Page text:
The word “Google” has become so ingrained into our lives that it’s hard to imagine a time when it wasn’t so ubiquitous. At the risk of sounding really old, I can remember when a robust search engine didn’t exist. But 25 years ago today, the ultimate search engine — Google — came closer to reality.

What we now know as Google started out in 1996 as a research project by two Ph.D. students at Stanford University, Sergey Brin and Larry Page. Brin and Page first called their project “BackRub,” which has plenty of skeevy connotations.

“Why don’t you BackRub it?”

“I BackRubbed you the other day.”

Yeah, it’s probably for the best that they chose instead to go with Google, which stemmed from a misspelling of “googol,” the name for the large number represented by a 1 with a hundred zeroes after it.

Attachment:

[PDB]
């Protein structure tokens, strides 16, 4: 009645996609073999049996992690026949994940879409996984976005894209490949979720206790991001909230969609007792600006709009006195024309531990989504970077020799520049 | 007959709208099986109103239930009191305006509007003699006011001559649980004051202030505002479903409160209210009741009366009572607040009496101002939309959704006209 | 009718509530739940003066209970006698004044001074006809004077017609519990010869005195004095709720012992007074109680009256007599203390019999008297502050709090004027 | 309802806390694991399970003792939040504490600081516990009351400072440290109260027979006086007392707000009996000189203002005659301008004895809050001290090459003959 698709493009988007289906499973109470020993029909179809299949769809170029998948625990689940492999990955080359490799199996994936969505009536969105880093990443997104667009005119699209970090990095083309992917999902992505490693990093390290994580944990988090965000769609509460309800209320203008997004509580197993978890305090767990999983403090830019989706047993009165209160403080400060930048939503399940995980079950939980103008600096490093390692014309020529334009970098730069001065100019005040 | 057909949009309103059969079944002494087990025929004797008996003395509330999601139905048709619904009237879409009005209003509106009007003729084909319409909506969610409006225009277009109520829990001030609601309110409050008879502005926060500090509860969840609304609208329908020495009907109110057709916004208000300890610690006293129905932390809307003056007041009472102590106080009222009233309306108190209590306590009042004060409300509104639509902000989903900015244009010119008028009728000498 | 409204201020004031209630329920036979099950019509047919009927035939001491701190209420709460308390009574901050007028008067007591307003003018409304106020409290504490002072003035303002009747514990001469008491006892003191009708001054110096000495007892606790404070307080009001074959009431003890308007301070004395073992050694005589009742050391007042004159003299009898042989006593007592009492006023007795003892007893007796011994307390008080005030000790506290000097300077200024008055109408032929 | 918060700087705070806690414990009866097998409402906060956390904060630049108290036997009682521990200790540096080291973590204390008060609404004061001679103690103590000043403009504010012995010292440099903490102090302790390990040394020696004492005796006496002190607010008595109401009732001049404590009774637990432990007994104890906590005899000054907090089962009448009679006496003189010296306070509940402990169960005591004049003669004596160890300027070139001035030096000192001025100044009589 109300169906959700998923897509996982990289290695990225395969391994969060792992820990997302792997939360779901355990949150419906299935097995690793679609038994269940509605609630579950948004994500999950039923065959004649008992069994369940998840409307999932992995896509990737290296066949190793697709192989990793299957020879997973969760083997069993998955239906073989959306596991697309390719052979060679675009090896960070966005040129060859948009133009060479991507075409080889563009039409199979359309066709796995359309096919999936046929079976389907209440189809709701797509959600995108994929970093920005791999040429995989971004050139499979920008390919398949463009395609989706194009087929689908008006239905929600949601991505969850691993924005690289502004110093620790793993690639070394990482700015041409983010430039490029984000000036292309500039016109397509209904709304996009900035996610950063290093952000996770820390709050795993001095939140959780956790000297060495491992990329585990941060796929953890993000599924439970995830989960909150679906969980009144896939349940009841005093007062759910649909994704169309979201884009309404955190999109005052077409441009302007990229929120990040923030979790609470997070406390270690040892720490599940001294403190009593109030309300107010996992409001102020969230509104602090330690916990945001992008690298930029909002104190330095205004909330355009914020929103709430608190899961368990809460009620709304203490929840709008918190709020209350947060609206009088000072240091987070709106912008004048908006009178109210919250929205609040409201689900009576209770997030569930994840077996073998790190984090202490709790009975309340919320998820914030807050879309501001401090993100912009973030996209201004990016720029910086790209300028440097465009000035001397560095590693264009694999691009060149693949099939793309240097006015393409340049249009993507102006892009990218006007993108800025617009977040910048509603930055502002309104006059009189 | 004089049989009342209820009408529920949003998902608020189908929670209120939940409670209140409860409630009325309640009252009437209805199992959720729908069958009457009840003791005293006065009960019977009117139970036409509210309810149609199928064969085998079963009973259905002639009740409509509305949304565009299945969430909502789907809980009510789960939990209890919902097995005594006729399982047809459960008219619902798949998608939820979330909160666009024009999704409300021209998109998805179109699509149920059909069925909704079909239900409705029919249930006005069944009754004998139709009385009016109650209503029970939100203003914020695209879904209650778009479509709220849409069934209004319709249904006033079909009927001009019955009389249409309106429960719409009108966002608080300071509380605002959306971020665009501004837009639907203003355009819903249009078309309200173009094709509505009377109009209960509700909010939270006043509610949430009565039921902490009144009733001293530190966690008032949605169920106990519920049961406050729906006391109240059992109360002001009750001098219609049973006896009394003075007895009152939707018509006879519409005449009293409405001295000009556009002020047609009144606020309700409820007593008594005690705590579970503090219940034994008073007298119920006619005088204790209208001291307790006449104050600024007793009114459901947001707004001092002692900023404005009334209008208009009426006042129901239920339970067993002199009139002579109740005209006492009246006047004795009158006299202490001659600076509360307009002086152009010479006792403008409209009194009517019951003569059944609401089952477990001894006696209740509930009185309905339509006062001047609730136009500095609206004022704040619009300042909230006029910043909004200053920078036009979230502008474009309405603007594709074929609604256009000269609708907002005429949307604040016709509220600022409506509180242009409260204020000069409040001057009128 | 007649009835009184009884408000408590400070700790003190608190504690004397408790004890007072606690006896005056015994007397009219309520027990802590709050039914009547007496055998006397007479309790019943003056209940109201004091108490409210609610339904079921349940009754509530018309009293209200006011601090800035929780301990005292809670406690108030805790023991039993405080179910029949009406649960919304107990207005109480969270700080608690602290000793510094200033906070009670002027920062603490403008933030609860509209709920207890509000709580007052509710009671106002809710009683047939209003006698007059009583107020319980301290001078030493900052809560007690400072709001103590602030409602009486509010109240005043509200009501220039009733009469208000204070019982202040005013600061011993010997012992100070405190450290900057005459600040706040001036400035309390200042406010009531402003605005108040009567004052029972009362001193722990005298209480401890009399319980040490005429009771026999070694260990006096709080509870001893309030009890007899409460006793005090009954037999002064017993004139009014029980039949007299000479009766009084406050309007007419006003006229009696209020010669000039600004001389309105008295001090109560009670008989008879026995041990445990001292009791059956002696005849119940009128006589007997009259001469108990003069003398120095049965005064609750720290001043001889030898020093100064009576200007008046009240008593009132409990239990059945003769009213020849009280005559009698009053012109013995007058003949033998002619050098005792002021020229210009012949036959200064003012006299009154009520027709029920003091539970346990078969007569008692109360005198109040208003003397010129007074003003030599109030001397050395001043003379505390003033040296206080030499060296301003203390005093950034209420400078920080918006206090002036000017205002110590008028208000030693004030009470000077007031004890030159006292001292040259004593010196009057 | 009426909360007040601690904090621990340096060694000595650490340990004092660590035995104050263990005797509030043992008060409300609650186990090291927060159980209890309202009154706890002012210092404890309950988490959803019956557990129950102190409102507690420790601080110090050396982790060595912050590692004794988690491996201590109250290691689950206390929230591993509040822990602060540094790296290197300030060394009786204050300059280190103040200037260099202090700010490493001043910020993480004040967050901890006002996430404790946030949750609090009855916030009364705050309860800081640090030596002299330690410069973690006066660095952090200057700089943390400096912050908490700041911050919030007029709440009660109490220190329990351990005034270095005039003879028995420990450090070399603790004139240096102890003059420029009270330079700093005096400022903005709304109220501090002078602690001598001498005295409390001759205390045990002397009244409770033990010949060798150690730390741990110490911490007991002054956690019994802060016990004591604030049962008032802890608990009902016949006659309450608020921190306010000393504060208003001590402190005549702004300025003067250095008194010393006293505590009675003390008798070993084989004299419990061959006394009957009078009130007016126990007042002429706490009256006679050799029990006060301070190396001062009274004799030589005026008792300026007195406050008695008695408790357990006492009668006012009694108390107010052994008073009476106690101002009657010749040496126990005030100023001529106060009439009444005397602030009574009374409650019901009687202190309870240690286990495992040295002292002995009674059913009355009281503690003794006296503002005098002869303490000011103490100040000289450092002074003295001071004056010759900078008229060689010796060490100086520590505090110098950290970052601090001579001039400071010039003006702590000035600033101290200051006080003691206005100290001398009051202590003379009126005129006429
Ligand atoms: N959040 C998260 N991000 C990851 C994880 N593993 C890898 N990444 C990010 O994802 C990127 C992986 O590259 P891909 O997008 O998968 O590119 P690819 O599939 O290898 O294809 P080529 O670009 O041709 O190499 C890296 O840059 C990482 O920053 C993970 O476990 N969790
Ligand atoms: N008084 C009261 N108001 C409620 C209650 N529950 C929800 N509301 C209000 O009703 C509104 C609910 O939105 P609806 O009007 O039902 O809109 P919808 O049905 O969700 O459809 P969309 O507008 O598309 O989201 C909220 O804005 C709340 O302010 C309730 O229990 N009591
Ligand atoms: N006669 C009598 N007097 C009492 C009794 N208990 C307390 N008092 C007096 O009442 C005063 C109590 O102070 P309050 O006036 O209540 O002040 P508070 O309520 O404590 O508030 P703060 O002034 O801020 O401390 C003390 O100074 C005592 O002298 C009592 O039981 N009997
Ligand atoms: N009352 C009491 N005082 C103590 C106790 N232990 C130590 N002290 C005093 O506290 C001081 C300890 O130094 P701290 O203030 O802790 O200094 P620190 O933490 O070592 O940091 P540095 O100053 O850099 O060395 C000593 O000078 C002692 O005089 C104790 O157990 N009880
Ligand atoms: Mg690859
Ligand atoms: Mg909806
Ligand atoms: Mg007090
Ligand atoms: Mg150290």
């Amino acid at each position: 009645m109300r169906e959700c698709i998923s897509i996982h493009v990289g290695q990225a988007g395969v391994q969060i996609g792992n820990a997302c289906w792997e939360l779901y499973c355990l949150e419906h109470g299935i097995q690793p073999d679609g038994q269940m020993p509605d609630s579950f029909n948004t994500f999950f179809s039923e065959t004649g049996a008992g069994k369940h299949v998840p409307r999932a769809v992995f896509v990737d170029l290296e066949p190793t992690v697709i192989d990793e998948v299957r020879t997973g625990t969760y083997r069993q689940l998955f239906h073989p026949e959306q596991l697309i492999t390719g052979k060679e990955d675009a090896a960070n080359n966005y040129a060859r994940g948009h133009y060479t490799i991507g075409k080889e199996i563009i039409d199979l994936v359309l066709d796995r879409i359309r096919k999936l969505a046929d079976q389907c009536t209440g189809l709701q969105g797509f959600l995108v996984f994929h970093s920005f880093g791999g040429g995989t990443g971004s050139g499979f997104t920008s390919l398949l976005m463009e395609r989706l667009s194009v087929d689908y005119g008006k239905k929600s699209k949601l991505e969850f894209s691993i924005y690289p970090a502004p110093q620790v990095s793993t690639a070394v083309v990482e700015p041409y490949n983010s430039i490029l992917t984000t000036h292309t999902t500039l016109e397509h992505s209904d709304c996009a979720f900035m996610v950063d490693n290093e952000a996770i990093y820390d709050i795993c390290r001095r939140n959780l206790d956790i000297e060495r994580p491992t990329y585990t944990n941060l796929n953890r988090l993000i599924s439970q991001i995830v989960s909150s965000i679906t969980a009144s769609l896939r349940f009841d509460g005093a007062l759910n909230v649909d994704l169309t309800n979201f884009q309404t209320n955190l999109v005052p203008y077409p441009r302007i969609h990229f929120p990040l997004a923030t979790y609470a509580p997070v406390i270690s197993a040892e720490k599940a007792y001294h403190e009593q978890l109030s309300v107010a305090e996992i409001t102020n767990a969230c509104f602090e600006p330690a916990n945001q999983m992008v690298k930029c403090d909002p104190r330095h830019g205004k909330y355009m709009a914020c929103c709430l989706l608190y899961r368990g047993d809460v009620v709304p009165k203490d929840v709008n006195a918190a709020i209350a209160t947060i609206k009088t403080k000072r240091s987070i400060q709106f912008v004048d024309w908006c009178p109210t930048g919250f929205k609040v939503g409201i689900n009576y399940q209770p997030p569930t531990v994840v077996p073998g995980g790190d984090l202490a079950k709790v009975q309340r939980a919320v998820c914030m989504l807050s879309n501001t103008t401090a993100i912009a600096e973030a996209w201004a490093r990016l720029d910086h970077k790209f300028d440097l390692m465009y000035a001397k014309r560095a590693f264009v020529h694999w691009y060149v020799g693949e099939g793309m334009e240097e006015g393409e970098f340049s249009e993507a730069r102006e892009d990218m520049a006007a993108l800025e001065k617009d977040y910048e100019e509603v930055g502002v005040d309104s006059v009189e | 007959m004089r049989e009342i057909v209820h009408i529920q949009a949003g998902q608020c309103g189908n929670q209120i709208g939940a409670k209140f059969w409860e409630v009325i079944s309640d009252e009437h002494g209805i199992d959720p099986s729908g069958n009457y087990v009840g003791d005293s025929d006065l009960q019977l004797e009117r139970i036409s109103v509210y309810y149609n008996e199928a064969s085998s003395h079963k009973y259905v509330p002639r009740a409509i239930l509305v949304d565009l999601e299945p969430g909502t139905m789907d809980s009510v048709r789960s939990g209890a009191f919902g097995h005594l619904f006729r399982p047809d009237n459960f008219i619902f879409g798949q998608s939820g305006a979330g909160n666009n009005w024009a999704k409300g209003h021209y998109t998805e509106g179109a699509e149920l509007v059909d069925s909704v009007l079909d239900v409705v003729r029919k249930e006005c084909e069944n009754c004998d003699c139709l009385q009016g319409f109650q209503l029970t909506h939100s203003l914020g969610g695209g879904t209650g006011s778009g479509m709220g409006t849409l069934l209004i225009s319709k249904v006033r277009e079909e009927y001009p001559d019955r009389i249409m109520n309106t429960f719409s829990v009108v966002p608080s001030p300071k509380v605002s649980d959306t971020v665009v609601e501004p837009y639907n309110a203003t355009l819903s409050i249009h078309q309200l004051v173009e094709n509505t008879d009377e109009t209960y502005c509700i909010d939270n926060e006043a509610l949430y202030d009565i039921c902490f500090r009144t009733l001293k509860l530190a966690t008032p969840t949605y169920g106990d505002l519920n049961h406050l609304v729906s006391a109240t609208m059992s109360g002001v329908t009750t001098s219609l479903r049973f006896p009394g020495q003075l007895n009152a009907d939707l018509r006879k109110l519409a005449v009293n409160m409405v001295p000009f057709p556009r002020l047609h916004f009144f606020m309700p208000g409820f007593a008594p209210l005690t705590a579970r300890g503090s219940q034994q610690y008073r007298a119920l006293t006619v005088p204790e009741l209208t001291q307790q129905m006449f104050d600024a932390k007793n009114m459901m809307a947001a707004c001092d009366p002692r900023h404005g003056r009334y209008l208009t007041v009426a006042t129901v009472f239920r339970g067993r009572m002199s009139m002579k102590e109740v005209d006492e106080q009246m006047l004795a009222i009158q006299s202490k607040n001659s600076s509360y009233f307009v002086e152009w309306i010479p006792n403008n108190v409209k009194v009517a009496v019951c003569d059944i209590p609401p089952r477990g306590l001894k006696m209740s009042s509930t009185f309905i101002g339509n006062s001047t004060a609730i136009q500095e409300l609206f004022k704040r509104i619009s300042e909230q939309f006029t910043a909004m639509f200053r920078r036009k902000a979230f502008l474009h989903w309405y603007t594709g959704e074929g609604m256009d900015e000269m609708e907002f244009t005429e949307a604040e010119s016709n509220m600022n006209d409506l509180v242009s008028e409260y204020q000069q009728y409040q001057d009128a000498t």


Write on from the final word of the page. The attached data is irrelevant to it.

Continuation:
On Sept. 15, 1997, Brin and Page registered a domain name for their project: Not long after that, they incorporated their company and began to grow it. When Google was in beta mode in 1999, it was performing over 10,000 searches a day. Google became a phenomenon in 2000, and tons of things changed.

Think about all the ways that Google is a part of your life. Gmail kicked off in 2004, with Google Maps following a year later. Google launched its Chrome web browser in 2008, and don’t forget about Google+ which debuted in 2011. (Who am I kidding? Everybody forgot about Google+ about 15 minutes after it started.)

Of course, Google has also led the way in the suppression of conservative views at the hands of Big Tech, but it has also brought a wave of other search engines, many of whom are committed to free speech and viewpoint diversity. I know a lot of people love DuckDuckGo, but I’ve become a fan of Freespoke.

Supposedly today is National Day. I doubt anybody is actually celebrating, but it’s a good opportunity to acknowledge the influence Google has had on all of our lives.

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